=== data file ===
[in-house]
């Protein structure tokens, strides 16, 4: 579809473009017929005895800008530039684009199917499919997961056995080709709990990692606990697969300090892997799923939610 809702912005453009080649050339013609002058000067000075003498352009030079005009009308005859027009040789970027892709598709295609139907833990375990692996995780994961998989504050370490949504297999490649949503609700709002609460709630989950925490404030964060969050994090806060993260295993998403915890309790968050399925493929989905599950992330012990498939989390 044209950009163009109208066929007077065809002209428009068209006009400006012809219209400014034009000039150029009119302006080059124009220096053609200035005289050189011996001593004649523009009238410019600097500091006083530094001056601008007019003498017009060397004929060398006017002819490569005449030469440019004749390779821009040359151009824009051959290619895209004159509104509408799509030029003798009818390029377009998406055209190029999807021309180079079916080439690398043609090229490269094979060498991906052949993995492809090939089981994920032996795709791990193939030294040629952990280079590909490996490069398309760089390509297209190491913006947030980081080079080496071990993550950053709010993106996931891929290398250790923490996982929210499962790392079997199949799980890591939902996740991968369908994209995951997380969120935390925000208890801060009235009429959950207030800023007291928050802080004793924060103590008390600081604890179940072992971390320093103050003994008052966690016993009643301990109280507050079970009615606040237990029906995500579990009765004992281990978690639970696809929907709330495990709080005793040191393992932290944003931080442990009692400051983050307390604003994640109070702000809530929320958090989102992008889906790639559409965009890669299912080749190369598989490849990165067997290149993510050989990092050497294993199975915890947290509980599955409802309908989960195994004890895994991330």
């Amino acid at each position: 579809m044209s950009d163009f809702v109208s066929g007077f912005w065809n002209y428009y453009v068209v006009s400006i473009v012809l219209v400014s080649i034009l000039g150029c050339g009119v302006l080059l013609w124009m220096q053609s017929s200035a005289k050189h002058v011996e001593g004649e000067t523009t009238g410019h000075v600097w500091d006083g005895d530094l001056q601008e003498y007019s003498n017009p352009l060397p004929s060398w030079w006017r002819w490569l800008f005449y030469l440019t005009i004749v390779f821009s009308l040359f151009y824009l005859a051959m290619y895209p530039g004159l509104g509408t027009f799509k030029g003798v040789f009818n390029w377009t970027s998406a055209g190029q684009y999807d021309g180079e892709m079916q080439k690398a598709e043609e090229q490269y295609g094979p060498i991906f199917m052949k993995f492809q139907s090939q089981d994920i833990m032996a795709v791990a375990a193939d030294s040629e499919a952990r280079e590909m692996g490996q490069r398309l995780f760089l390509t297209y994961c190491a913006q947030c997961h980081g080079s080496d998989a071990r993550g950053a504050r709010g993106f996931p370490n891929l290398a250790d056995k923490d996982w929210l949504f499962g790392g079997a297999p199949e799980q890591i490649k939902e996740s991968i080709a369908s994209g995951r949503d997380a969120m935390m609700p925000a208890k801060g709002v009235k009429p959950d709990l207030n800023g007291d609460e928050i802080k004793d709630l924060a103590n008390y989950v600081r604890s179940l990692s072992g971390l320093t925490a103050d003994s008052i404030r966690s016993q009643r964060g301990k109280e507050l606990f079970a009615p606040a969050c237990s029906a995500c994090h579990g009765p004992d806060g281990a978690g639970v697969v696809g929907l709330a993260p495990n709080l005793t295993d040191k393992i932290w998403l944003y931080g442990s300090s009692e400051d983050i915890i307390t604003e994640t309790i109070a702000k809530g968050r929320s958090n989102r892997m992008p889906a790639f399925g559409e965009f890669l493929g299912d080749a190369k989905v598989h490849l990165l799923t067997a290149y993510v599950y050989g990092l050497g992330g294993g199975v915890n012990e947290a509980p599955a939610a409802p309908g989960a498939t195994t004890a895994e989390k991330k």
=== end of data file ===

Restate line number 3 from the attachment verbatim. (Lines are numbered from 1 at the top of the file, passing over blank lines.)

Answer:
């Amino acid at each position: 579809m044209s950009d163009f809702v109208s066929g007077f912005w065809n002209y428009y453009v068209v006009s400006i473009v012809l219209v400014s080649i034009l000039g150029c050339g009119v302006l080059l013609w124009m220096q053609s017929s200035a005289k050189h002058v011996e001593g004649e000067t523009t009238g410019h000075v600097w500091d006083g005895d530094l001056q601008e003498y007019s003498n017009p352009l060397p004929s060398w030079w006017r002819w490569l800008f005449y030469l440019t005009i004749v390779f821009s009308l040359f151009y824009l005859a051959m290619y895209p530039g004159l509104g509408t027009f799509k030029g003798v040789f009818n390029w377009t970027s998406a055209g190029q684009y999807d021309g180079e892709m079916q080439k690398a598709e043609e090229q490269y295609g094979p060498i991906f199917m052949k993995f492809q139907s090939q089981d994920i833990m032996a795709v791990a375990a193939d030294s040629e499919a952990r280079e590909m692996g490996q490069r398309l995780f760089l390509t297209y994961c190491a913006q947030c997961h980081g080079s080496d998989a071990r993550g950053a504050r709010g993106f996931p370490n891929l290398a250790d056995k923490d996982w929210l949504f499962g790392g079997a297999p199949e799980q890591i490649k939902e996740s991968i080709a369908s994209g995951r949503d997380a969120m935390m609700p925000a208890k801060g709002v009235k009429p959950d709990l207030n800023g007291d609460e928050i802080k004793d709630l924060a103590n008390y989950v600081r604890s179940l990692s072992g971390l320093t925490a103050d003994s008052i404030r966690s016993q009643r964060g301990k109280e507050l606990f079970a009615p606040a969050c237990s029906a995500c994090h579990g009765p004992d806060g281990a978690g639970v697969v696809g929907l709330a993260p495990n709080l005793t295993d040191k393992i932290w998403l944003y931080g442990s300090s009692e400051d983050i915890i307390t604003e994640t309790i109070a702000k809530g968050r929320s958090n989102r892997m992008p889906a790639f399925g559409e965009f890669l493929g299912d080749a190369k989905v598989h490849l990165l799923t067997a290149y993510v599950y050989g990092l050497g992330g294993g199975v915890n012990e947290a509980p599955a939610a409802p309908g989960a498939t195994t004890a895994e989390k991330k």